Global Social Archaeologies contributes to the active engagement of contemporary social archaeology with issues of postcolonialism, community heritage, and indigenous rights and the major challenge that it faces in breaking down global divides, especially in relation to fundamental human rights, inequality and inequities of wealth, power, and access to knowledge.
This authoritative volume, authored by current and past presidents of the World Archaeological Congress, introduces readers to the various theoretical and methodological tools available for the investigation of the past with their implications for contemporary societies, offering a new framework for social archaeologies in a globalized world. By combining new data from their research with an innovative synthesis and analysis of leading research by others, the authors have developed fresh conceptualizations and understandings of archaeology as a social practice, and of the ways in which it simultaneously straddles the past, present and future.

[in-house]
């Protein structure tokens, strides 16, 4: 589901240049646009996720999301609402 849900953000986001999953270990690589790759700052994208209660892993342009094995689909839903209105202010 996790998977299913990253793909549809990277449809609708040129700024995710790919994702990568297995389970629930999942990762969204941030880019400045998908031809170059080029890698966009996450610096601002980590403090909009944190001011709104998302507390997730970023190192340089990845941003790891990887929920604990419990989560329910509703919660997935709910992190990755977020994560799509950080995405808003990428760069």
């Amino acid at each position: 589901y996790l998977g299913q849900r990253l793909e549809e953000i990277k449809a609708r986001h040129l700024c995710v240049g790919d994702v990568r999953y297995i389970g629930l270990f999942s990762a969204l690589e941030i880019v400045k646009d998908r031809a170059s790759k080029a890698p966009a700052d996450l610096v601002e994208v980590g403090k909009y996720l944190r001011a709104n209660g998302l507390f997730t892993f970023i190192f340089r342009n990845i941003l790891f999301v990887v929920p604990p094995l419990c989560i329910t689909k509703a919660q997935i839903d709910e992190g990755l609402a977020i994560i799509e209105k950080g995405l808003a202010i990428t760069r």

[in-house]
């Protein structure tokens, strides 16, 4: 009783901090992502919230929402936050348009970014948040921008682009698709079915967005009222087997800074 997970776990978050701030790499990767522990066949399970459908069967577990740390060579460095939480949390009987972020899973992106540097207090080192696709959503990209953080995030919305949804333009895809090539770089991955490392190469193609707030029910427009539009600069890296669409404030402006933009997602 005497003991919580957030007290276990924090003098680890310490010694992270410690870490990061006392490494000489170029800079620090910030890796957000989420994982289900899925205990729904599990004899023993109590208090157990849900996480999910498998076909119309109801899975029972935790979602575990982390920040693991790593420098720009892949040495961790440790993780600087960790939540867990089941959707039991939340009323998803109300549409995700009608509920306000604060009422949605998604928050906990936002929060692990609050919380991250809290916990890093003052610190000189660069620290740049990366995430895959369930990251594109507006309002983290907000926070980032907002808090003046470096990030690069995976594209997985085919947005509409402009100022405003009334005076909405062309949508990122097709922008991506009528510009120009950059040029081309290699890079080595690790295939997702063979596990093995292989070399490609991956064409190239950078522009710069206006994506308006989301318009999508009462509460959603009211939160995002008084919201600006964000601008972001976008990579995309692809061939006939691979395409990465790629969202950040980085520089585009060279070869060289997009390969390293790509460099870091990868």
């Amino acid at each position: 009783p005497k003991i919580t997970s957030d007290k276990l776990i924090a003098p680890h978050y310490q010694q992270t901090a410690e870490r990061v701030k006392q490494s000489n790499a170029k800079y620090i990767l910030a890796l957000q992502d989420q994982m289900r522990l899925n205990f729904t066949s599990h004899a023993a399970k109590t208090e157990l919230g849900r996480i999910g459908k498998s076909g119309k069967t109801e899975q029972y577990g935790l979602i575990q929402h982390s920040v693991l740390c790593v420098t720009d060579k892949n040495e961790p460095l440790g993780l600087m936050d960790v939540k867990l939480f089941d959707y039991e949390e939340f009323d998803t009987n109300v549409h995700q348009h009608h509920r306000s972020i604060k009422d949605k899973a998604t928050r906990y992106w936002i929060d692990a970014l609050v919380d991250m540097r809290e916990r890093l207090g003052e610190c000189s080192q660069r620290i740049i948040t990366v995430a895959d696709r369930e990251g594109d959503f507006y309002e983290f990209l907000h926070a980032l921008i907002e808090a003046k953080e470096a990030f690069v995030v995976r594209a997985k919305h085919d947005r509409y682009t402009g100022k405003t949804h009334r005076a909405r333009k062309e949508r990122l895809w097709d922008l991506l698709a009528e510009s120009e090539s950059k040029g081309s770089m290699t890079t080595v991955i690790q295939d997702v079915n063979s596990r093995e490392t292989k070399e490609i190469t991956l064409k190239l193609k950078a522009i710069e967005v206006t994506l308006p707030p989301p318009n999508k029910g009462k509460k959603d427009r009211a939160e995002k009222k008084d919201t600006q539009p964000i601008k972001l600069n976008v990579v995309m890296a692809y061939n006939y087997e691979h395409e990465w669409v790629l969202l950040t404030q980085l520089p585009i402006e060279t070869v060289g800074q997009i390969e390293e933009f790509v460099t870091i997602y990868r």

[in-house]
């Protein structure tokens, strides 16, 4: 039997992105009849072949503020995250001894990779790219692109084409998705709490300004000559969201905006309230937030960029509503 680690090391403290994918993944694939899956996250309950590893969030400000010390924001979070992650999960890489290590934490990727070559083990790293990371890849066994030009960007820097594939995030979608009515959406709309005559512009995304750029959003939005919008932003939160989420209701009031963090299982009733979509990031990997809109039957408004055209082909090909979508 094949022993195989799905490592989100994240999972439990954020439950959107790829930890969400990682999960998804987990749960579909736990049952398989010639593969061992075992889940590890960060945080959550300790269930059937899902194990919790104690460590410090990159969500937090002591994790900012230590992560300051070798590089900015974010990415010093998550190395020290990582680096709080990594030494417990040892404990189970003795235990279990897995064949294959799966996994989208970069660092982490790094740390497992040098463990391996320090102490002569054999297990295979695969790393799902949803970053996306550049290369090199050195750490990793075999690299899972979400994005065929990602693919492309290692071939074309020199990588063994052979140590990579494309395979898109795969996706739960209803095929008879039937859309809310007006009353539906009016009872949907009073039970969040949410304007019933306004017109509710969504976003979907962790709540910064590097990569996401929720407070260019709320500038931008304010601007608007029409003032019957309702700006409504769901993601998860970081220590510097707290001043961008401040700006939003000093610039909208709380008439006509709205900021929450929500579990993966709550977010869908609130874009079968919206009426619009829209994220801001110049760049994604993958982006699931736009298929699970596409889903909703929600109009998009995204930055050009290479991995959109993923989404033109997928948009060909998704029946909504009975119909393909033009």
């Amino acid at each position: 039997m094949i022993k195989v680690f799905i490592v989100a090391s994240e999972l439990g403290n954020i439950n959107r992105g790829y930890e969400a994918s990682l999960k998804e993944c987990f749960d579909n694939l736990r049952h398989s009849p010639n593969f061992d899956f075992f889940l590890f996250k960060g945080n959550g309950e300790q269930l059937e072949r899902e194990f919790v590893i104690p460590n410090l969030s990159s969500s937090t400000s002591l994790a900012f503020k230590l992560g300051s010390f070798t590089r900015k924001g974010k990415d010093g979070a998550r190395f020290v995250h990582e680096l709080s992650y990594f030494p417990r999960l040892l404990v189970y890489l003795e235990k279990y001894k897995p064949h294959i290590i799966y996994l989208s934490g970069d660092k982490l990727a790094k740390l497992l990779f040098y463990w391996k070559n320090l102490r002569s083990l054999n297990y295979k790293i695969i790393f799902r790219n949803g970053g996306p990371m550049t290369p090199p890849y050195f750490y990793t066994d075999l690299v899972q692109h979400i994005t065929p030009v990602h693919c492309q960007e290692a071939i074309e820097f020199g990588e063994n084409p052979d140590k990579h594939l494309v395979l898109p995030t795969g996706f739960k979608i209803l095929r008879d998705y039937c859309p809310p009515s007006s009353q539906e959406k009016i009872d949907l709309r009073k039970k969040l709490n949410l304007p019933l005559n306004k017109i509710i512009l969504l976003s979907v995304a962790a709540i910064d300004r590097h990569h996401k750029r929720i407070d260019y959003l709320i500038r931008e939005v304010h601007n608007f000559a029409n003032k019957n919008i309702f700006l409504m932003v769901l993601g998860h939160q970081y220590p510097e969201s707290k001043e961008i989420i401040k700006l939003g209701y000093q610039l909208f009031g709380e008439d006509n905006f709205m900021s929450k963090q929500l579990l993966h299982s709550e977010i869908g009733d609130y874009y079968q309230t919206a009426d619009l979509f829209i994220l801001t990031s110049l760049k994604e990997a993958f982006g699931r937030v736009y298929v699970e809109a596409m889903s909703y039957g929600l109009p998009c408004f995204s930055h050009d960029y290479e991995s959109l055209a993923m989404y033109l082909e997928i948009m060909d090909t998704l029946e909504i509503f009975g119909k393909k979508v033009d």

Exploring a range of case studies and enhanced by a wealth of illustrations, Global Social Archaeologies highlights a new approach to archaeology, one that places human rights at the core of archaeological theory and practice.
Introduction; Preface; CHAPTER 1. WHAT IS ARCHAEOLOGY, AND WHY SOCIAL ARCHAEOLOGY?; CHAPTER 2. FROM ARCHAEOLOGY TO ARCHAEOLOGIES; CHAPTER 3. THE PANORAMA OF SOCIAL ARCHAEOLOGIES; CHAPTER 4. MATERIALITY, MEMORY AND MONUMENTS; CHAPTER 5. THE ROLE OF KOFUN TUMULI IN JAPANESE NATION BUILDING; CHAPTER 6. ARCHAEOLOGY AND INDIGENOUS PEOPLES; CHAPTER 7. ARCHAEOLOGIES OF CONTEMPORARY WORLDS; CHAPTER 8. THE EMERGENCE OF ENGAGED ARCHAEOLOGY; CHAPTER 9. ARCHAEOLOGY AND HUMAN RIGHTS